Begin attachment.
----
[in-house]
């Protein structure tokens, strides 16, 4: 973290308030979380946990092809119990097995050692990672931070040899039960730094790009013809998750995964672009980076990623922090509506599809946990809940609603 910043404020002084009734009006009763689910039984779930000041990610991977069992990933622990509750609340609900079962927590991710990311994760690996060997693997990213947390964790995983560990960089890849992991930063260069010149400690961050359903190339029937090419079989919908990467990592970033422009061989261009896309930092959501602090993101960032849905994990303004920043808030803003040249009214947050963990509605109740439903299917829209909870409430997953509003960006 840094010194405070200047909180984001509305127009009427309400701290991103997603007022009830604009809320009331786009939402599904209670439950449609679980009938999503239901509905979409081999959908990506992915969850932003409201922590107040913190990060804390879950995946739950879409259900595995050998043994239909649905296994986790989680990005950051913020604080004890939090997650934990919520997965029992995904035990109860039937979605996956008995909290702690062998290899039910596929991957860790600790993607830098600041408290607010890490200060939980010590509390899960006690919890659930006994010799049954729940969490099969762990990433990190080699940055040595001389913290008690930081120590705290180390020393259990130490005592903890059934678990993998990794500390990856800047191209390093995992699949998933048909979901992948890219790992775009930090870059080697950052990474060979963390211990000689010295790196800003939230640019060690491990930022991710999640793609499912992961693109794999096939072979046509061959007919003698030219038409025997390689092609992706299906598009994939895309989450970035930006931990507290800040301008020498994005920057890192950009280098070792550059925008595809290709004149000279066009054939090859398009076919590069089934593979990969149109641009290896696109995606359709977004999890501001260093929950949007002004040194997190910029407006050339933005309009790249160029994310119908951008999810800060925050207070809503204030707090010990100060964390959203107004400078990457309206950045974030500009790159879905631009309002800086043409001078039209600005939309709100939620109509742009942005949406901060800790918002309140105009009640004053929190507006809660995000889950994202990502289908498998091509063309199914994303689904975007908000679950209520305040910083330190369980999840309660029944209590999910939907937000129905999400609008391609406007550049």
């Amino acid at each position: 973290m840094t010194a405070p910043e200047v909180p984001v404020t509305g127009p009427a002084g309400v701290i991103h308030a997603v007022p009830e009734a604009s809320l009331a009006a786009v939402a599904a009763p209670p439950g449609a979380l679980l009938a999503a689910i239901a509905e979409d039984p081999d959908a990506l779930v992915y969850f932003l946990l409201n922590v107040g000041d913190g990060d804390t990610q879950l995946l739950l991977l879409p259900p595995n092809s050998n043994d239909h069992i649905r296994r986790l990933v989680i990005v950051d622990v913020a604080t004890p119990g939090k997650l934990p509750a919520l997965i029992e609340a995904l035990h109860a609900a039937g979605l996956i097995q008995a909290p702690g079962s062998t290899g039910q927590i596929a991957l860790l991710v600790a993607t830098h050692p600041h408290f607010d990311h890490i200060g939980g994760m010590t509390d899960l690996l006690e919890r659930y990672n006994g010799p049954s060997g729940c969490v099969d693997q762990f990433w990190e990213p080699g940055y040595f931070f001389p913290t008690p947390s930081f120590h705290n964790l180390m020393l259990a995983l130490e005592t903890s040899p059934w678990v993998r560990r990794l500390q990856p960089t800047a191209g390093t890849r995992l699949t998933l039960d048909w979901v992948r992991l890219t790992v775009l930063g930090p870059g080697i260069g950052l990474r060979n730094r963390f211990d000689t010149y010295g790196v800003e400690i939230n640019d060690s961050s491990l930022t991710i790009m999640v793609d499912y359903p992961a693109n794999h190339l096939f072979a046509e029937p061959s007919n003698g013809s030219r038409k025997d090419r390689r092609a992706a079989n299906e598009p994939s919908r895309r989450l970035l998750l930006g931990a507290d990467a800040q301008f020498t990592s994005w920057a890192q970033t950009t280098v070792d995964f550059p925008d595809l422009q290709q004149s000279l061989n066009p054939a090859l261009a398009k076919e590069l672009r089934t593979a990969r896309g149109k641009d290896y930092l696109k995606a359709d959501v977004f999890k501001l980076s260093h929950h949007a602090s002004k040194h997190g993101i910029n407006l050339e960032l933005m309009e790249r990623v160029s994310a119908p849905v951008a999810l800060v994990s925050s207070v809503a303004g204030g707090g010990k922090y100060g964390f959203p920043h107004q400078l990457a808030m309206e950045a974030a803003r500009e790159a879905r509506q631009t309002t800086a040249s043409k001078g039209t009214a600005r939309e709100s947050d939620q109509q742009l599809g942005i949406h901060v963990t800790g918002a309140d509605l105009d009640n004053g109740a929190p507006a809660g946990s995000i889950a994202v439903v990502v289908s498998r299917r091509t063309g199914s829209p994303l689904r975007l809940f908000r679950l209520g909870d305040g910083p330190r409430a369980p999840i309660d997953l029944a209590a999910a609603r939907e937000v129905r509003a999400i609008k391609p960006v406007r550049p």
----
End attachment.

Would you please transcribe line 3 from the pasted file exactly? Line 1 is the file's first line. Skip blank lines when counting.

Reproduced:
């Amino acid at each position: 973290m840094t010194a405070p910043e200047v909180p984001v404020t509305g127009p009427a002084g309400v701290i991103h308030a997603v007022p009830e009734a604009s809320l009331a009006a786009v939402a599904a009763p209670p439950g449609a979380l679980l009938a999503a689910i239901a509905e979409d039984p081999d959908a990506l779930v992915y969850f932003l946990l409201n922590v107040g000041d913190g990060d804390t990610q879950l995946l739950l991977l879409p259900p595995n092809s050998n043994d239909h069992i649905r296994r986790l990933v989680i990005v950051d622990v913020a604080t004890p119990g939090k997650l934990p509750a919520l997965i029992e609340a995904l035990h109860a609900a039937g979605l996956i097995q008995a909290p702690g079962s062998t290899g039910q927590i596929a991957l860790l991710v600790a993607t830098h050692p600041h408290f607010d990311h890490i200060g939980g994760m010590t509390d899960l690996l006690e919890r659930y990672n006994g010799p049954s060997g729940c969490v099969d693997q762990f990433w990190e990213p080699g940055y040595f931070f001389p913290t008690p947390s930081f120590h705290n964790l180390m020393l259990a995983l130490e005592t903890s040899p059934w678990v993998r560990r990794l500390q990856p960089t800047a191209g390093t890849r995992l699949t998933l039960d048909w979901v992948r992991l890219t790992v775009l930063g930090p870059g080697i260069g950052l990474r060979n730094r963390f211990d000689t010149y010295g790196v800003e400690i939230n640019d060690s961050s491990l930022t991710i790009m999640v793609d499912y359903p992961a693109n794999h190339l096939f072979a046509e029937p061959s007919n003698g013809s030219r038409k025997d090419r390689r092609a992706a079989n299906e598009p994939s919908r895309r989450l970035l998750l930006g931990a507290d990467a800040q301008f020498t990592s994005w920057a890192q970033t950009t280098v070792d995964f550059p925008d595809l422009q290709q004149s000279l061989n066009p054939a090859l261009a398009k076919e590069l672009r089934t593979a990969r896309g149109k641009d290896y930092l696109k995606a359709d959501v977004f999890k501001l980076s260093h929950h949007a602090s002004k040194h997190g993101i910029n407006l050339e960032l933005m309009e790249r990623v160029s994310a119908p849905v951008a999810l800060v994990s925050s207070v809503a303004g204030g707090g010990k922090y100060g964390f959203p920043h107004q400078l990457a808030m309206e950045a974030a803003r500009e790159a879905r509506q631009t309002t800086a040249s043409k001078g039209t009214a600005r939309e709100s947050d939620q109509q742009l599809g942005i949406h901060v963990t800790g918002a309140d509605l105009d009640n004053g109740a929190p507006a809660g946990s995000i889950a994202v439903v990502v289908s498998r299917r091509t063309g199914s829209p994303l689904r975007l809940f908000r679950l209520g909870d305040g910083p330190r409430a369980p999840i309660d997953l029944a209590a999910a609603r939907e937000v129905r509003a999400i609008k391609p960006v406007r550049p």